• Improved scalability and resiliency, including an increase in the maximum number of sessions per target server (from 276 to 544) and an increase in the maximum number of logical units per server (from 128 to 256). We test 264 virtual machines residing on a Windows Server iSCSI Target cluster and simulate an unexpected failover event. If there are any blue screens on the Hyper-V host running the virtual machines, we consider it a failure. (Remounting the storage and reconnecting to 264 iSCSI initiators with only a slight pause in I/O is no simple feat.)

  • Local mount functionality has been removed, which still works for VHD files but not for VHDX files. (A simpler approach is to use the new Export-IscsiVirtualDiskSnapshot cmdlet to create an associated virtual disk and then access it through any initiator. This is feasible because iSCSI Target Server now supports a “loopback initiator”—basically, the ability of the initiator and target to be on the same computer.)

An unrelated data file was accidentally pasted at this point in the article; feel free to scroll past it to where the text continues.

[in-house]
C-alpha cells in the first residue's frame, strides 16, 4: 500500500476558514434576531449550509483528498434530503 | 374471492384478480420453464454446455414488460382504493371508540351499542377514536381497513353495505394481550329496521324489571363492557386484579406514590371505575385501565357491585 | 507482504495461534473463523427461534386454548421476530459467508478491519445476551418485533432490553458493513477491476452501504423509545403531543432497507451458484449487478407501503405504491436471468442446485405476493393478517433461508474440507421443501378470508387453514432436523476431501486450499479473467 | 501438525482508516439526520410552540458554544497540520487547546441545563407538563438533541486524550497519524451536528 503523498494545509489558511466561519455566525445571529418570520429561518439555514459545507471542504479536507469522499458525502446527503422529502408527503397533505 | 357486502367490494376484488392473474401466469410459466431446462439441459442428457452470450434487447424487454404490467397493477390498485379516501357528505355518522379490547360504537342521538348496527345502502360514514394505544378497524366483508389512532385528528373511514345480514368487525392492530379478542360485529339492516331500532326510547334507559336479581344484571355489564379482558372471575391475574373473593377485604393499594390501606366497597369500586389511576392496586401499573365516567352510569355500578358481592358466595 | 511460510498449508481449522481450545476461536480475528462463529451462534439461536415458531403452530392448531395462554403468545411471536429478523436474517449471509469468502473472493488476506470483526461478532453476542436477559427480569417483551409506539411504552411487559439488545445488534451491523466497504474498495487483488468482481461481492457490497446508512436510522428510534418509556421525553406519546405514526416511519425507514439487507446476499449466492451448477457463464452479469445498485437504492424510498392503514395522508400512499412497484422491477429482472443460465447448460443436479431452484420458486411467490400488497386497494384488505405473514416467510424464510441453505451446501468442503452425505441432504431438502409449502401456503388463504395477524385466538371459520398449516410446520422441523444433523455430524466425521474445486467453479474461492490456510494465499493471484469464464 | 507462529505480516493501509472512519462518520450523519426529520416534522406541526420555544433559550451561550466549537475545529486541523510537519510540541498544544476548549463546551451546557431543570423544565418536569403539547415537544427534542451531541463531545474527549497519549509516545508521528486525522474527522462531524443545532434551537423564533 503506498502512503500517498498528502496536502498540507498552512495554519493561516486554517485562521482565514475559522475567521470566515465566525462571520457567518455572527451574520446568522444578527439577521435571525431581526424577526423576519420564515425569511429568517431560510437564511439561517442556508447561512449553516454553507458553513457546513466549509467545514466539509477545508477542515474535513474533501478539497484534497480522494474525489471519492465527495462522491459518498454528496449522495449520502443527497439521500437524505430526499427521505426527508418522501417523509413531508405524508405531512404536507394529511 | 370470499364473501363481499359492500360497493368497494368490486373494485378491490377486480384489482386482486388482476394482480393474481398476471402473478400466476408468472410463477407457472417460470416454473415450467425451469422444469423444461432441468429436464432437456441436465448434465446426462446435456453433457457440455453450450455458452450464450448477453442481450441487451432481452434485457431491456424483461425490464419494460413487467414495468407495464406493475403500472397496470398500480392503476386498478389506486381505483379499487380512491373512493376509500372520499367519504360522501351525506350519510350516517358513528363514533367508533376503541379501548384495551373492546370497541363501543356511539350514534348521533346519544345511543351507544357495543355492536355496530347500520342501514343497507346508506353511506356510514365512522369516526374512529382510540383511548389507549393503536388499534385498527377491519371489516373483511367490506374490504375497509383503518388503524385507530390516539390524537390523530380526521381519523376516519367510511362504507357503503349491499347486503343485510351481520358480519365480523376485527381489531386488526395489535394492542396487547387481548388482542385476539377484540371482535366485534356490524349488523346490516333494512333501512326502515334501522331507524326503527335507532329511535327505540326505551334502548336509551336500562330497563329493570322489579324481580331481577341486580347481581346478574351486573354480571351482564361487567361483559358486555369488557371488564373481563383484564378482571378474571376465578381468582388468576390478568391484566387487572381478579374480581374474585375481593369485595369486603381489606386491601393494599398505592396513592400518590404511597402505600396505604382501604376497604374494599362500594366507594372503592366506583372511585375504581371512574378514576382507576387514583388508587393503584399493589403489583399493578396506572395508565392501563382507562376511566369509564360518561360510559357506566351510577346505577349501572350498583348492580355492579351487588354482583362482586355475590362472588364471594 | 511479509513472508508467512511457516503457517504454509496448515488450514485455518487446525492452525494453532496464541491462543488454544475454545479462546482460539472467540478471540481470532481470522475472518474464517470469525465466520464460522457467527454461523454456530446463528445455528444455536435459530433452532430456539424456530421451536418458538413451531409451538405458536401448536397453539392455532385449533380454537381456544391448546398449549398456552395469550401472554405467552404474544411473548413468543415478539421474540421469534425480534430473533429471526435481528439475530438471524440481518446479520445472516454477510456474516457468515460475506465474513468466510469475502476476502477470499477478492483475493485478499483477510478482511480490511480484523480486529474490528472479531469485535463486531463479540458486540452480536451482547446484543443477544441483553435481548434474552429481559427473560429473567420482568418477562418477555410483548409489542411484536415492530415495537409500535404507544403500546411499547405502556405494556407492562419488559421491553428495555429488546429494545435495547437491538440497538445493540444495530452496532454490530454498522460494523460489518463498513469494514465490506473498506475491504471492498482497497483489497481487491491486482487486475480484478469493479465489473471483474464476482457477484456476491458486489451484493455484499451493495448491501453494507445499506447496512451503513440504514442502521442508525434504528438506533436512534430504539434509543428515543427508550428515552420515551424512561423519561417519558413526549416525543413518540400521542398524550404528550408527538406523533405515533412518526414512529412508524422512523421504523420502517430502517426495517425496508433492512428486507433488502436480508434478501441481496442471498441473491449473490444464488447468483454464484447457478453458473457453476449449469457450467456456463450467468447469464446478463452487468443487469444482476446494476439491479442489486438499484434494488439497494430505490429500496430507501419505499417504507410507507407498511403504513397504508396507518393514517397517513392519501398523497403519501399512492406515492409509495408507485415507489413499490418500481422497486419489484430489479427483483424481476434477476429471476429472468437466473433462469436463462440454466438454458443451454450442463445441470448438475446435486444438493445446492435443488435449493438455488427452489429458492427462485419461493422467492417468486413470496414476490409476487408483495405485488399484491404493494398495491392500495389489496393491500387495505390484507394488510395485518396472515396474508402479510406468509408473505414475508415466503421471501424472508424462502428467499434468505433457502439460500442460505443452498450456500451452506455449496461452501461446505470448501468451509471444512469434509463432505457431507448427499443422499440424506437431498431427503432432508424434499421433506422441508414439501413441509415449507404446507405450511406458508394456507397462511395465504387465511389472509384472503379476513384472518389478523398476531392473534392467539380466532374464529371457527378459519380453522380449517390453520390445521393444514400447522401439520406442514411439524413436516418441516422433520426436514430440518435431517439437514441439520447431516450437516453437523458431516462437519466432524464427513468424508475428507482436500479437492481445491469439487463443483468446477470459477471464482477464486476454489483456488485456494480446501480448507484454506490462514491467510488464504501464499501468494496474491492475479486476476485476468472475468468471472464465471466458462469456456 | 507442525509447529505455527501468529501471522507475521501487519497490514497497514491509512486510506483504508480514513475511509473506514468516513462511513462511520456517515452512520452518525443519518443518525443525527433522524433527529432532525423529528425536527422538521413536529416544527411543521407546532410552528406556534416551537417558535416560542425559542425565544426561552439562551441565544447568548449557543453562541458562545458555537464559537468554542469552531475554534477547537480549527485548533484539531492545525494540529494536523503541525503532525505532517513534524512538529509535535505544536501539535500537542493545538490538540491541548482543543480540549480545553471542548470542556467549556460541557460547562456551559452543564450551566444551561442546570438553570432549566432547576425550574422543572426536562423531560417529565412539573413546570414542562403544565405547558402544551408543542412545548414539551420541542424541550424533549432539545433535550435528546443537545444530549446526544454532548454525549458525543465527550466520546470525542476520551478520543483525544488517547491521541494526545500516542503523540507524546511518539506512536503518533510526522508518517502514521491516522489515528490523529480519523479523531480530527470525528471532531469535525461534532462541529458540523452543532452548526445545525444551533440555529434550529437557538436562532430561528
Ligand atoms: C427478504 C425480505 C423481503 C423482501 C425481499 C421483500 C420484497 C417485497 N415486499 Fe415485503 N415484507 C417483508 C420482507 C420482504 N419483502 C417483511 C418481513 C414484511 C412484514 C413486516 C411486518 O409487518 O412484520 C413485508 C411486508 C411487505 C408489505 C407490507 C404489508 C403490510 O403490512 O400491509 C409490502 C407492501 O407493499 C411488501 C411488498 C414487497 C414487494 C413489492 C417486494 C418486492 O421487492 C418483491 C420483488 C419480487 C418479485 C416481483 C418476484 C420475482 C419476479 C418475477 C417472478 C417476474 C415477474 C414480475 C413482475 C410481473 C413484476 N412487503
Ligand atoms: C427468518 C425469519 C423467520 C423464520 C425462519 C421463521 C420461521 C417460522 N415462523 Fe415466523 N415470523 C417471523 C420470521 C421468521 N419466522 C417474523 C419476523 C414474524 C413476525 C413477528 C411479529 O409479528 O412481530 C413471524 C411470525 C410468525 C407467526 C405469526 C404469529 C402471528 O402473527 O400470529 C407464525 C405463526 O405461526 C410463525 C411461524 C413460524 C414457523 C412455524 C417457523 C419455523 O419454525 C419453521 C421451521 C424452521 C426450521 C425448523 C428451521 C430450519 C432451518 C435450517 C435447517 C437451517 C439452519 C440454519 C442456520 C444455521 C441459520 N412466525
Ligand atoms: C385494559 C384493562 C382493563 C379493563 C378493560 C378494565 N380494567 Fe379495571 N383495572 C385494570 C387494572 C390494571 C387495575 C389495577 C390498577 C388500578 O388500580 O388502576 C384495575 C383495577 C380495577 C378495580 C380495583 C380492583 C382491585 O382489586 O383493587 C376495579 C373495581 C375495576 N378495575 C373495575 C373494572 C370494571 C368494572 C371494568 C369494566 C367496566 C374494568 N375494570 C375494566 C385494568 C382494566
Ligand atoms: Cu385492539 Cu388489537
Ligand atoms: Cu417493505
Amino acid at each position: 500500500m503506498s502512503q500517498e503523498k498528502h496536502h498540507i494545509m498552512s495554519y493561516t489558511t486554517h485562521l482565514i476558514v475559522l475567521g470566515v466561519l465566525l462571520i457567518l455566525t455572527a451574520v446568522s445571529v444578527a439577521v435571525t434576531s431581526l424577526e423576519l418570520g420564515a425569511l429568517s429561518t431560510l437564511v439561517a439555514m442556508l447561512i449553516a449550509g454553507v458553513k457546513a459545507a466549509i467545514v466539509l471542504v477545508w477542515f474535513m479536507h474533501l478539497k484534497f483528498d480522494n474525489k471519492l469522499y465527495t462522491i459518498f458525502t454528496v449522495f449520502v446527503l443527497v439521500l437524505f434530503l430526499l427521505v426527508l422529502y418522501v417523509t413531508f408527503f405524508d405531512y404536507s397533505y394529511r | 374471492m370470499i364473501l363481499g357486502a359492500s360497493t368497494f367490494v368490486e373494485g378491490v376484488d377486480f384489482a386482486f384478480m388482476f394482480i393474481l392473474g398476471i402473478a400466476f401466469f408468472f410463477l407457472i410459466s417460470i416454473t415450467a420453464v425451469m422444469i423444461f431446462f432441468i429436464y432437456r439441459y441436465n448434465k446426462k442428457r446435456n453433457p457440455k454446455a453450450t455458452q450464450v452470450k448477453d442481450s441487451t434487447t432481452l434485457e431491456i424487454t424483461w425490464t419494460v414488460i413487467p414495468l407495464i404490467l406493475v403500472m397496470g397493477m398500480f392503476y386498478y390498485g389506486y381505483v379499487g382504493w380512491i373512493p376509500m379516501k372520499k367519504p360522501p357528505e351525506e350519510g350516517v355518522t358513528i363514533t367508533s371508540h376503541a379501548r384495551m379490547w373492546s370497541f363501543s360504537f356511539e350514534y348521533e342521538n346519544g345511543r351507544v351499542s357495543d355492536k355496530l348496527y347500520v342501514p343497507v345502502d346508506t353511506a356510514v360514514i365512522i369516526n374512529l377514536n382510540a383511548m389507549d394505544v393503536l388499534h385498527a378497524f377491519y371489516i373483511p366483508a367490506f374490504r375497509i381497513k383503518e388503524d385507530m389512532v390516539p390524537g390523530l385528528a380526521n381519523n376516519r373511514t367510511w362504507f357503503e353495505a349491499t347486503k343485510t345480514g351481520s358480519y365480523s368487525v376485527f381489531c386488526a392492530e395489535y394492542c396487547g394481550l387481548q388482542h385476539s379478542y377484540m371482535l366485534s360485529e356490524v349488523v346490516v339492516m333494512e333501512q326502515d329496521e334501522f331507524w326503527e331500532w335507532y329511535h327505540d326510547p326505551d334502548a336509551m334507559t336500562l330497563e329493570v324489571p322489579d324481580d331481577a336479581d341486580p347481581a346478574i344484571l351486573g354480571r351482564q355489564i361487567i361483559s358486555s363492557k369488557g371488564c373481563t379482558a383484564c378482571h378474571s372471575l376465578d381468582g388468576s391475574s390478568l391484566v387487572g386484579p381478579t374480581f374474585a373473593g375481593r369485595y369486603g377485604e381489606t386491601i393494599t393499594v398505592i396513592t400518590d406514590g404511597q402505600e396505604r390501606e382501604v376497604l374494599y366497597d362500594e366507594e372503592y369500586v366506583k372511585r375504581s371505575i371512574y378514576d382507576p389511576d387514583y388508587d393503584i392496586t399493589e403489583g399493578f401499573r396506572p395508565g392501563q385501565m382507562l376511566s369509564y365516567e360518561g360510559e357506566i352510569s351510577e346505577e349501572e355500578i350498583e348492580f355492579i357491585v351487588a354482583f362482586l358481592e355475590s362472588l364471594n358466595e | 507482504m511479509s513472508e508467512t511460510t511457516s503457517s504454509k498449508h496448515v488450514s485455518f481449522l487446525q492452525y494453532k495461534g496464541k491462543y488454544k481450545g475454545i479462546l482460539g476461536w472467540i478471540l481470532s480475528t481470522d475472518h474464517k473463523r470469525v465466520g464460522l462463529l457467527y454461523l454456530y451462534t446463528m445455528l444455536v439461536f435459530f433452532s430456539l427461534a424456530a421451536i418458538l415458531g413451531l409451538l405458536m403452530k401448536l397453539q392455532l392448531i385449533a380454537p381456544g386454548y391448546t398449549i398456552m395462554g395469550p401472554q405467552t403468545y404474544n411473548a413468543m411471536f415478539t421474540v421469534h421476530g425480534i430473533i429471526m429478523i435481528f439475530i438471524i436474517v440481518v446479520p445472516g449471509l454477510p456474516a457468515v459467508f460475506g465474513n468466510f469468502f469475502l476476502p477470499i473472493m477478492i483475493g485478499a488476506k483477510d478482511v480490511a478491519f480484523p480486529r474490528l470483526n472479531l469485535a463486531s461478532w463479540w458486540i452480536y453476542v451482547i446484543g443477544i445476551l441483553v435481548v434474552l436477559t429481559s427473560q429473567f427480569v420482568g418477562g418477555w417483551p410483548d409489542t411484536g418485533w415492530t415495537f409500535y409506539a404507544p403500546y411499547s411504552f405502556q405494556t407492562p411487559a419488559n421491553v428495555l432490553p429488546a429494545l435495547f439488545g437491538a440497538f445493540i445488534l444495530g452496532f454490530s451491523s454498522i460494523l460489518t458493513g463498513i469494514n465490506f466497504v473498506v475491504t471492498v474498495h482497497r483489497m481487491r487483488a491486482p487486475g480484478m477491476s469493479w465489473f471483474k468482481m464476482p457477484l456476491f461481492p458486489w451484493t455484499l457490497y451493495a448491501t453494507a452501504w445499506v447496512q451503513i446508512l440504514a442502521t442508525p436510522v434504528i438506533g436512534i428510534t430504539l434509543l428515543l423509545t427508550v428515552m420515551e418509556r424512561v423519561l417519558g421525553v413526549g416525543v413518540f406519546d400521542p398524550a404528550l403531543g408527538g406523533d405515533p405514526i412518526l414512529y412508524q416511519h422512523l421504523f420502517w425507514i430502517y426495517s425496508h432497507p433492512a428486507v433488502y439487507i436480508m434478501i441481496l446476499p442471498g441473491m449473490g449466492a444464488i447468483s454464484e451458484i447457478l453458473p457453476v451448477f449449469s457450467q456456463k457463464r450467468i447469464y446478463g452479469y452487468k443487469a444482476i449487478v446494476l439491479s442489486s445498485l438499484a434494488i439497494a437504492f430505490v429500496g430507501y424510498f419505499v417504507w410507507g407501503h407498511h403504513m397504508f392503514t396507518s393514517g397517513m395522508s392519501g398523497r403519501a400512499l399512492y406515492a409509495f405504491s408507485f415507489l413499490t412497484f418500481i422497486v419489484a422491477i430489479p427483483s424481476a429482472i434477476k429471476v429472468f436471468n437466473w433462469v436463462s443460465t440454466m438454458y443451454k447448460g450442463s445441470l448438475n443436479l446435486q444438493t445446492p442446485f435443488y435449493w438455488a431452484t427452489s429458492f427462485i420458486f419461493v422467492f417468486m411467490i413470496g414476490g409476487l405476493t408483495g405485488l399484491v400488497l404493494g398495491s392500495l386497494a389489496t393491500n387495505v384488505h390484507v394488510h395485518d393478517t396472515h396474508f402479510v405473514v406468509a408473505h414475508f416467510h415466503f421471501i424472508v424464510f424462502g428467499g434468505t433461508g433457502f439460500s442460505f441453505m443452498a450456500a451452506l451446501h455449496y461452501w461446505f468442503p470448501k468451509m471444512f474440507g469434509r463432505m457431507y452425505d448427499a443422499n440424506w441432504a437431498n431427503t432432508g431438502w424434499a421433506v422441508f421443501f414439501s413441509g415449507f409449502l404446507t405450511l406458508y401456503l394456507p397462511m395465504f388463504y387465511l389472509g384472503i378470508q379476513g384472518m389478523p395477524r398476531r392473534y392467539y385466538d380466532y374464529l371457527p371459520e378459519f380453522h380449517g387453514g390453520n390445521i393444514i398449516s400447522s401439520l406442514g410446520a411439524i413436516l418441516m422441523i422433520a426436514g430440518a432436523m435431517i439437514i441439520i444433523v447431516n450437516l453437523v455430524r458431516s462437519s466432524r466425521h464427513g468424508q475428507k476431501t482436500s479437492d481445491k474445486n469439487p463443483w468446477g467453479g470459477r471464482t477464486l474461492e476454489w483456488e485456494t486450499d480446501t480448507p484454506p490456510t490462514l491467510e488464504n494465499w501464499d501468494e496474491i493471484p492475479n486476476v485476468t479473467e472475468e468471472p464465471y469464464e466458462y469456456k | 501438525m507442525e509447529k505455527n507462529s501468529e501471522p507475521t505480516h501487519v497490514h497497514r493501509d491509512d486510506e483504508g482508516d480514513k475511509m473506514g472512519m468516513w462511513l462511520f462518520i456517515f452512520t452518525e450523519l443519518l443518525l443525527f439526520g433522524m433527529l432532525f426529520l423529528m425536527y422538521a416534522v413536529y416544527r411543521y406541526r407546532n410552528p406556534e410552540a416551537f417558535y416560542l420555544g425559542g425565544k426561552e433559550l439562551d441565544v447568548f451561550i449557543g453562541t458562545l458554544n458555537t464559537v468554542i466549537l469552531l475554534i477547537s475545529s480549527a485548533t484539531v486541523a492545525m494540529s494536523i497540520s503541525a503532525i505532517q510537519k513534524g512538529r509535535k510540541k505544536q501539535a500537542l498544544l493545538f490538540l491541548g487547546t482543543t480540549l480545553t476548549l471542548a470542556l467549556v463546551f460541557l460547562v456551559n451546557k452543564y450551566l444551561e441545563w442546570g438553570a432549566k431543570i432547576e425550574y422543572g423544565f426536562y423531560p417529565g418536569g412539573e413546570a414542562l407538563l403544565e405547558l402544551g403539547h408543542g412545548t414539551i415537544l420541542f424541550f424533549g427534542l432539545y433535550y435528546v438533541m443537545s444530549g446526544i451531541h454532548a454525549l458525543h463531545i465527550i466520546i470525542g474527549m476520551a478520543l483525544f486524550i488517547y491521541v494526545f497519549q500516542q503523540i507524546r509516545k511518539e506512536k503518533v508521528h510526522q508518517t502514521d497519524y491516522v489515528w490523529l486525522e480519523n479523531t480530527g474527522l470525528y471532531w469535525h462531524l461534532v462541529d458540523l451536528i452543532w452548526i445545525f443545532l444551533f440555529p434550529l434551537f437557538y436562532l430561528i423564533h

A great blog article that goes into more depth on enhancements to the iSCSI Target Server can be found here.

With SMB 3.0 and the iSCSI Target, whether you need file or block access, Windows Server 2012 R2 is ready to deliver. The new SMB storage enhancements make it a top-tier storage protocol—and make Windows Storage Server 2012 R2 a great storage solution for hosting your VMs and SQL databases. The iSCSI Target is just as easy to quickly deploy and configure, without advanced skills in storage management.

I can’t wait to see new storage solutions based on these technologies come to market later this year!

Cheers,
Scott M. Johnson
Senior Program Manager
Windows Storage Server
@SuperSquatchy

Comments
  • With the new SMB, Have you seen issues with server 2012 r2 connecting to a buffalo terastation nas, that is running SMB 1.5?

    I am trying to deploy these units, on my network, and my 2012 server can connect to the NAS but none of the 2012 r2 severs can connect to it.